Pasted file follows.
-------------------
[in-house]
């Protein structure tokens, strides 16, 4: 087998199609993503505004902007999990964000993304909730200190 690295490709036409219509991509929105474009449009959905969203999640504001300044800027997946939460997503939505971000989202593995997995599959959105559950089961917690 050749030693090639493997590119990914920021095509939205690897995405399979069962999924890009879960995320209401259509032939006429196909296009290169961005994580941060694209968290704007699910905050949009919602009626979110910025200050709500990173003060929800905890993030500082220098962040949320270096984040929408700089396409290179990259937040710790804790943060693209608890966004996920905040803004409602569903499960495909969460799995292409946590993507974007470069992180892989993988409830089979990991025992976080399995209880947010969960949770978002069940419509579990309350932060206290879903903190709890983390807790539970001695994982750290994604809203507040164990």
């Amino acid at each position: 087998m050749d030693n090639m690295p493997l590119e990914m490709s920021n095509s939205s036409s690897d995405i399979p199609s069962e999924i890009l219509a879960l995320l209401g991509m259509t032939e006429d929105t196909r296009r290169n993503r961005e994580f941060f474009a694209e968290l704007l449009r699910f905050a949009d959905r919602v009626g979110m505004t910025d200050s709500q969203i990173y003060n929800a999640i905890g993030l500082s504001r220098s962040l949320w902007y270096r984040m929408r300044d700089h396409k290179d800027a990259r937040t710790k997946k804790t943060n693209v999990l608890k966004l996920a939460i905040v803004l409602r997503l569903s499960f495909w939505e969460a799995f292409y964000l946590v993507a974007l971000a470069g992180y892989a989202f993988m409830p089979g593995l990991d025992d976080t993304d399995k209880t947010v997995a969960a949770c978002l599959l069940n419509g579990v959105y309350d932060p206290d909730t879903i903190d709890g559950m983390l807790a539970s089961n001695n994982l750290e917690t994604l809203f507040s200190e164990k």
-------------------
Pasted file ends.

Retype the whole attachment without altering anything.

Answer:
[in-house]
């Protein structure tokens, strides 16, 4: 087998199609993503505004902007999990964000993304909730200190 690295490709036409219509991509929105474009449009959905969203999640504001300044800027997946939460997503939505971000989202593995997995599959959105559950089961917690 050749030693090639493997590119990914920021095509939205690897995405399979069962999924890009879960995320209401259509032939006429196909296009290169961005994580941060694209968290704007699910905050949009919602009626979110910025200050709500990173003060929800905890993030500082220098962040949320270096984040929408700089396409290179990259937040710790804790943060693209608890966004996920905040803004409602569903499960495909969460799995292409946590993507974007470069992180892989993988409830089979990991025992976080399995209880947010969960949770978002069940419509579990309350932060206290879903903190709890983390807790539970001695994982750290994604809203507040164990």
């Amino acid at each position: 087998m050749d030693n090639m690295p493997l590119e990914m490709s920021n095509s939205s036409s690897d995405i399979p199609s069962e999924i890009l219509a879960l995320l209401g991509m259509t032939e006429d929105t196909r296009r290169n993503r961005e994580f941060f474009a694209e968290l704007l449009r699910f905050a949009d959905r919602v009626g979110m505004t910025d200050s709500q969203i990173y003060n929800a999640i905890g993030l500082s504001r220098s962040l949320w902007y270096r984040m929408r300044d700089h396409k290179d800027a990259r937040t710790k997946k804790t943060n693209v999990l608890k966004l996920a939460i905040v803004l409602r997503l569903s499960f495909w939505e969460a799995f292409y964000l946590v993507a974007l971000a470069g992180y892989a989202f993988m409830p089979g593995l990991d025992d976080t993304d399995k209880t947010v997995a969960a949770c978002l599959l069940n419509g579990v959105y309350d932060p206290d909730t879903i903190d709890g559950m983390l807790a539970s089961n001695n994982l750290e917690t994604l809203f507040s200190e164990k």